Lighting Industry: A Classical Case of Innovation

Haustein, H.-D. (1980). Lighting Industry: A Classical Case of Innovation. IIASA Working Paper. IIASA, Laxenburg, Austria: WP-80-012

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Exactly one hundred years ago Edison launched modern electrical lighting. He began studying the problem in 1877, and within a year and a half had made more than 1,200 experiments. Concurrently, recognizing that the series wiring systems then used for arc lights would not be satisfactory for incandescent lamps, Edison directed much more effort toward development of dynamos and other necessary equipment for multiple circuits.

On October 21st, 1879, Edison lighted a lamp containing a carbonized thread for the filament. The lamp burned steadily for two days. Later he learned that filaments of carbonized visiting card paper (Bristol board) would give several hundred hours life. Soon carbonized bamboo was found acceptable and was used as the filament material. Extruded cellulose filaments were introduced by Swan in 1883. The first complete incandescent lighting system was publicly demonstrated at Edison's laboratory in Menlo Park, New Jersey, on December 21st, 1879.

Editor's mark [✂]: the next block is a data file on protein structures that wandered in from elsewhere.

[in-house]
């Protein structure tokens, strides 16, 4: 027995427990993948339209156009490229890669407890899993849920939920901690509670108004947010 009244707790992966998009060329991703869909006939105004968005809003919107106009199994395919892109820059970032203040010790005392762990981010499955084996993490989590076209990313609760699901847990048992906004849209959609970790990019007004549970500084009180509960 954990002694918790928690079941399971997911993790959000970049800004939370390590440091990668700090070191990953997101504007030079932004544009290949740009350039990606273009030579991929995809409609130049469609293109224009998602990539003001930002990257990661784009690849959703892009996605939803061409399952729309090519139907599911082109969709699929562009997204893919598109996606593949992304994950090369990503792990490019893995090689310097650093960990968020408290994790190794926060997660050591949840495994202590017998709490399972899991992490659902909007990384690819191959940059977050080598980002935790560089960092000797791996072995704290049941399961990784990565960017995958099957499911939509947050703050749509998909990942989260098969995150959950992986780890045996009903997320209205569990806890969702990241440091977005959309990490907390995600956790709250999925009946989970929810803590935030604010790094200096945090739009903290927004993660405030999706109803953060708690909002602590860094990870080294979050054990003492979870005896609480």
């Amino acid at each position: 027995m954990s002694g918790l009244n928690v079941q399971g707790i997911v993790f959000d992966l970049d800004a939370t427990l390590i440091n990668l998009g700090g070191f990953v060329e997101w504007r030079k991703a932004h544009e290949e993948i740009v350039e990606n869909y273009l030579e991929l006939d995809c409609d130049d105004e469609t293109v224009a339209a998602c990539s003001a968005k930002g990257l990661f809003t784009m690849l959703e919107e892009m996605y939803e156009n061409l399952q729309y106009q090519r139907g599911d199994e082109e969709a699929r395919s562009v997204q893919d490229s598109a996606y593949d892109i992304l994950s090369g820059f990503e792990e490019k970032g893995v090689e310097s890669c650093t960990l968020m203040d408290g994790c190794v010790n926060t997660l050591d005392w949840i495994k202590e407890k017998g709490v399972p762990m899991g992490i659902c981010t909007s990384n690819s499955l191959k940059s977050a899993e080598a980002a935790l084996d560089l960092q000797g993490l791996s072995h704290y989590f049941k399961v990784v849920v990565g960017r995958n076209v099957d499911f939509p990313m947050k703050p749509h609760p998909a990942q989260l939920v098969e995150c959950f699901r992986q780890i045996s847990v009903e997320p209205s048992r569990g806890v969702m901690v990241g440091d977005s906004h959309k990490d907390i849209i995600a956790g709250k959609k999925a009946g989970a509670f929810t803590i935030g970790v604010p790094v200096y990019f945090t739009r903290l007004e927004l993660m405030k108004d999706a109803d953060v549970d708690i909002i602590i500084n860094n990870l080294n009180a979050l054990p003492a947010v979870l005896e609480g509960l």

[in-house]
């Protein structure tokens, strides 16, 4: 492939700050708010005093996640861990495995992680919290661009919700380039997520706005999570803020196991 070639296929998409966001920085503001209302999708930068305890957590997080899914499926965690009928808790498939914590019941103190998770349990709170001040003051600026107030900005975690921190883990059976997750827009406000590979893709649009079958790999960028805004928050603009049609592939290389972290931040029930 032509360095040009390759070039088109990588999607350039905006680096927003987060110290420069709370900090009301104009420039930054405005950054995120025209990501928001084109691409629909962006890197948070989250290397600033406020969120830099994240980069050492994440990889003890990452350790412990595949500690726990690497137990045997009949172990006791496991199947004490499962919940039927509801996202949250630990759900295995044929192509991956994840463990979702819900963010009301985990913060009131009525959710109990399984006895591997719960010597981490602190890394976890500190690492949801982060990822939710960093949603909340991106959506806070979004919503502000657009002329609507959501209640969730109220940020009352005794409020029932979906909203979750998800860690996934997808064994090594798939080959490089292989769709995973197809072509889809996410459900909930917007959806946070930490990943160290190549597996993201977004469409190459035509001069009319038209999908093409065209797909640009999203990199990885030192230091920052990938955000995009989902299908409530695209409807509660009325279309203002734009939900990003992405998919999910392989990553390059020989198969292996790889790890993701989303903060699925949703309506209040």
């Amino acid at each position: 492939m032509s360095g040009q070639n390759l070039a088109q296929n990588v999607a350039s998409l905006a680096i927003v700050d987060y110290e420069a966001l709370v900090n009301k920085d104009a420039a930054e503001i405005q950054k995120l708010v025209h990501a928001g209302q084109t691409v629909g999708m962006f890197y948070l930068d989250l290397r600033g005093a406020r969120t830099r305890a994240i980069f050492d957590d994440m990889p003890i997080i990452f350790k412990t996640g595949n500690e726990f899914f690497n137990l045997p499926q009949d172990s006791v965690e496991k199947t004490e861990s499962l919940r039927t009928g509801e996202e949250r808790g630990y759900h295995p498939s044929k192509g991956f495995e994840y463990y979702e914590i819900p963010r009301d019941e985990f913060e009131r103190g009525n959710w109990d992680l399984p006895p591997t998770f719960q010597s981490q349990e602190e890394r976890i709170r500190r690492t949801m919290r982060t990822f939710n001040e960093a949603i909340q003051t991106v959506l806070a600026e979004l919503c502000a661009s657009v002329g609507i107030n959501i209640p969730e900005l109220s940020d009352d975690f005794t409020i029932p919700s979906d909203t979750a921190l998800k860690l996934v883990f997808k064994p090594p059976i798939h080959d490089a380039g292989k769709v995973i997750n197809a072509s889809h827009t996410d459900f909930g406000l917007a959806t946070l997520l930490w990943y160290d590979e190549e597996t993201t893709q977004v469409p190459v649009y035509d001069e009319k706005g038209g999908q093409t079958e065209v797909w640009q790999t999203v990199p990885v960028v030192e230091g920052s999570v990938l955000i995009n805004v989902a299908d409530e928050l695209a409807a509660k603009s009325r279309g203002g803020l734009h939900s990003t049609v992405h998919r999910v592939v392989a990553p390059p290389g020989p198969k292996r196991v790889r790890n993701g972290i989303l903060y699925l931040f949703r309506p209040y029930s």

Edison was not only a great inventor, he was also a real innovator and entrepreneur. He determined the price of the lamp at a level of 40 cents despite the fact that the cost of one lamp at the beginning was 1.25 dollars. After three year's production he reduced the cost to 37 cents and more than compensated for all losses by an enormous turnover.

The case of the lighting industry is very informative for innovation and industrial policy. The lighting industry first became the mother of electrical engineering, but later it was a highly specialized industry of less importance. On the other hand it still satisfies a quite important need. What might the future of the lighting industry be?

Item Type: Monograph (IIASA Working Paper)
Research Programs: Management and Technology Area (MMT)
Depositing User: IIASA Import
Date Deposited: 15 Jan 2016 01:48
Last Modified: 27 Aug 2021 17:10

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